On April 8, 2024, the city of Rochester, NY will be treated to a rare and spectacular event - a total solar eclipse. This happens when the moon completely blocks out the sun, causing darkness during the day. It is truly a remarkable sight that can only be seen from a few places on Earth, and Rochester is one of them this year.
However, it is important to remember that viewing a total solar eclipse can be damaging to your eyes if not done safely. There’s a few different ways to protect yourself and your loved ones, so make sure you are prepared when that special time in April rolls around.
What is a Total Solar Eclipse?
Before we dive into safe viewing methods, let's quickly go over what a total solar eclipse actually is. A total solar eclipse occurs when the moon passes between the sun and Earth, casting a shadow on the Earth's surface. This shadow blocks out all direct sunlight, causing darkness during the day.
Why is it Important to View Safely?
The sun emits intense ultraviolet radiation which can cause serious eye damage if viewed directly. This is why it is crucial to take precautions when viewing a total solar eclipse. The intensity of the sun's rays are magnified during an eclipse, making it even more dangerous to look at without proper protection.
Safe Viewing Methods
The safest and most recommended way to view a total solar eclipse is through indirect methods such as projection or using special glasses designed for solar viewing. Here are some options to consider:
Solar Viewing Glasses
These special glasses are designed with a filter that blocks out harmful UV rays and allows you to safely view the eclipse. They can be purchased from reputable retailers, but make sure they meet the ISO 12312-2 international safety standard.
In Rochester, you can buy your own officially branded Eclipse Glasses at the Rochester Museum and Science Center’s (RMSC) Gift Shop, at the front desk of the RMSC Strasenburgh Planetarium and online! Each pair costs $2.50.
Glasses can also be found at locations around the Greater Rochester Region, including Laughing Gull Chocolates, Heron Hill Winery, and the Memorial Art Gallery. For a full list of locations, click here.
If you don’t have a chance to grab glasses before the event, set up a pinhole projection instead! This method involves creating a small hole in a piece of cardboard or paper and projecting the image of the eclipse onto another surface, such as a wall or the ground. This is a safe way to indirectly view the eclipse without looking directly at it.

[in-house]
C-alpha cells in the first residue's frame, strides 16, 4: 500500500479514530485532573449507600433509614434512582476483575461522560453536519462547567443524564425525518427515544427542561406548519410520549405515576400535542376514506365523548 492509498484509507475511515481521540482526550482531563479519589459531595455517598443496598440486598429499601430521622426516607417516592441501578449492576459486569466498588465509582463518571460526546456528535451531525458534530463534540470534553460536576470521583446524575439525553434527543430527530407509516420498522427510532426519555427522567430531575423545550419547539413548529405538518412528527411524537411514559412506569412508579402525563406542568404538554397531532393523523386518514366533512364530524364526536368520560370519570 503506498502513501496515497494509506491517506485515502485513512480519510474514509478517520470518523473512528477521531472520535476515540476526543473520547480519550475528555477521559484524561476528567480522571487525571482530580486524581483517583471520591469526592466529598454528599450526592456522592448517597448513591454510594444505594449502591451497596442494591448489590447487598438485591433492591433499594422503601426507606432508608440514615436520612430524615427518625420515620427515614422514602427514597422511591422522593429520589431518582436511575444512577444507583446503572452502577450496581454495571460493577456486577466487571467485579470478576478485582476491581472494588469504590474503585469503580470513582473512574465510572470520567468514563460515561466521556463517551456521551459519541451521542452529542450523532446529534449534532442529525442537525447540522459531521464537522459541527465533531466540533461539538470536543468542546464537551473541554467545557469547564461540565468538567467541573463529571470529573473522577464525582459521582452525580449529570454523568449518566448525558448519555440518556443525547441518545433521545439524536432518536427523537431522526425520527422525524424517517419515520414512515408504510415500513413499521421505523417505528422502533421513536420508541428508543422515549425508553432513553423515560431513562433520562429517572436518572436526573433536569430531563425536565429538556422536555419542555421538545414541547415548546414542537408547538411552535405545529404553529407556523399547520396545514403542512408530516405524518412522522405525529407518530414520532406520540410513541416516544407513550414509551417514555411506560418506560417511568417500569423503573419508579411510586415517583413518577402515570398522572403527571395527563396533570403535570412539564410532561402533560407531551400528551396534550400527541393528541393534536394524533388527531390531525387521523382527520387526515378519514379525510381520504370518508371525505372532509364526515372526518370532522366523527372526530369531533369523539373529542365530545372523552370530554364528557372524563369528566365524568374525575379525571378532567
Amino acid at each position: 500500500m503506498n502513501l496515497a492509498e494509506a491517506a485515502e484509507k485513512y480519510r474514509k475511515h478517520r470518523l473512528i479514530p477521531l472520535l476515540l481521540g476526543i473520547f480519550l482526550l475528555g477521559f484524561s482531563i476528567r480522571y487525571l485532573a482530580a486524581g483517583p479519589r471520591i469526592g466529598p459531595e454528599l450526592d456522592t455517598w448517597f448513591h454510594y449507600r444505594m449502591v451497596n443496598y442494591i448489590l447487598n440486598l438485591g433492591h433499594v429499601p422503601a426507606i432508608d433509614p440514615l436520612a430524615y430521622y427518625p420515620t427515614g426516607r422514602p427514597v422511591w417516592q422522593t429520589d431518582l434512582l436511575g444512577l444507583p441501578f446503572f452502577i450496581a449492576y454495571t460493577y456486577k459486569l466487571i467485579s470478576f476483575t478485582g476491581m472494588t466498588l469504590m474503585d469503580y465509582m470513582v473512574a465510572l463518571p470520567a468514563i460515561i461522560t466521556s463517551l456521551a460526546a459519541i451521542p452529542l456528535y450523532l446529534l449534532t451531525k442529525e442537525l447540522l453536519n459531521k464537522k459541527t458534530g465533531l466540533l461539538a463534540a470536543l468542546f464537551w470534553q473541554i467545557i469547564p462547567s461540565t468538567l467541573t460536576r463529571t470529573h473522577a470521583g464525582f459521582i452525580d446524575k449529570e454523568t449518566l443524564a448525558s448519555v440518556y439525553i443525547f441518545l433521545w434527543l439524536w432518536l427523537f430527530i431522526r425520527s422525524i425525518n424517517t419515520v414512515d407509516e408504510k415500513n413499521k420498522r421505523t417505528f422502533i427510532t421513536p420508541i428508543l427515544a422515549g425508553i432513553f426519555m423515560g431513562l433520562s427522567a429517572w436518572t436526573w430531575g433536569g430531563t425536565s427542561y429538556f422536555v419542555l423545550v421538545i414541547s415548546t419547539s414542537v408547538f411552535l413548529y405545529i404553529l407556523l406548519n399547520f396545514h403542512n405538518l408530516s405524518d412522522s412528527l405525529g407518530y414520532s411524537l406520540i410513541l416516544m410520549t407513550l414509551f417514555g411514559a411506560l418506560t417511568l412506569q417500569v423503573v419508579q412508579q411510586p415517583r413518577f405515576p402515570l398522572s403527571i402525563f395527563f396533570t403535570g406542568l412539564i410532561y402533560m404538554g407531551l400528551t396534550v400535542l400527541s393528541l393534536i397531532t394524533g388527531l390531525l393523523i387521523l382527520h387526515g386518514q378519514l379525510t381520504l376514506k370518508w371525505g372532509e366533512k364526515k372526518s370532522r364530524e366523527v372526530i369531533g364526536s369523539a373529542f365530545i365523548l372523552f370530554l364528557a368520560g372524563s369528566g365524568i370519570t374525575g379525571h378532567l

Learn how to make your own safe pinhole projector here.
If you have a telescope, you can use it to project the image of the eclipse onto a white surface. Just make sure to use proper solar filters on the telescope and never look through it directly.
Volunteer amateur astronomers, including folks from the Astronomy Section of the Rochester Academy of Science, are planning to set up a few such devices at the RMSC on eclipse day – so you don’t have to!
Livestream or Virtual Reality
If you are unable to physically view the eclipse, there will most likely be live streams or virtual reality experiences available for viewing. This is a safe and convenient way to witness the event without risking eye damage.
What Not to Do
It is important to note that regular sunglasses, camera filters, or homemade filters are not safe for viewing a solar eclipse. They do not provide enough protection from the sun's harmful rays and can cause serious eye damage.
Additionally, never look directly at the sun during an eclipse, even if it is only partially covered. The intense UV rays can still cause harm to your eyes.
Witnessing a total solar eclipse is a unique and unforgettable experience, but it is important to do so safely. By using these proper viewing methods and precautions, you can protect your eyes while still enjoying this rare event. So, mark your calendars for April 8, 2024, and get ready for an incredible show in the skies above Rochester, NY!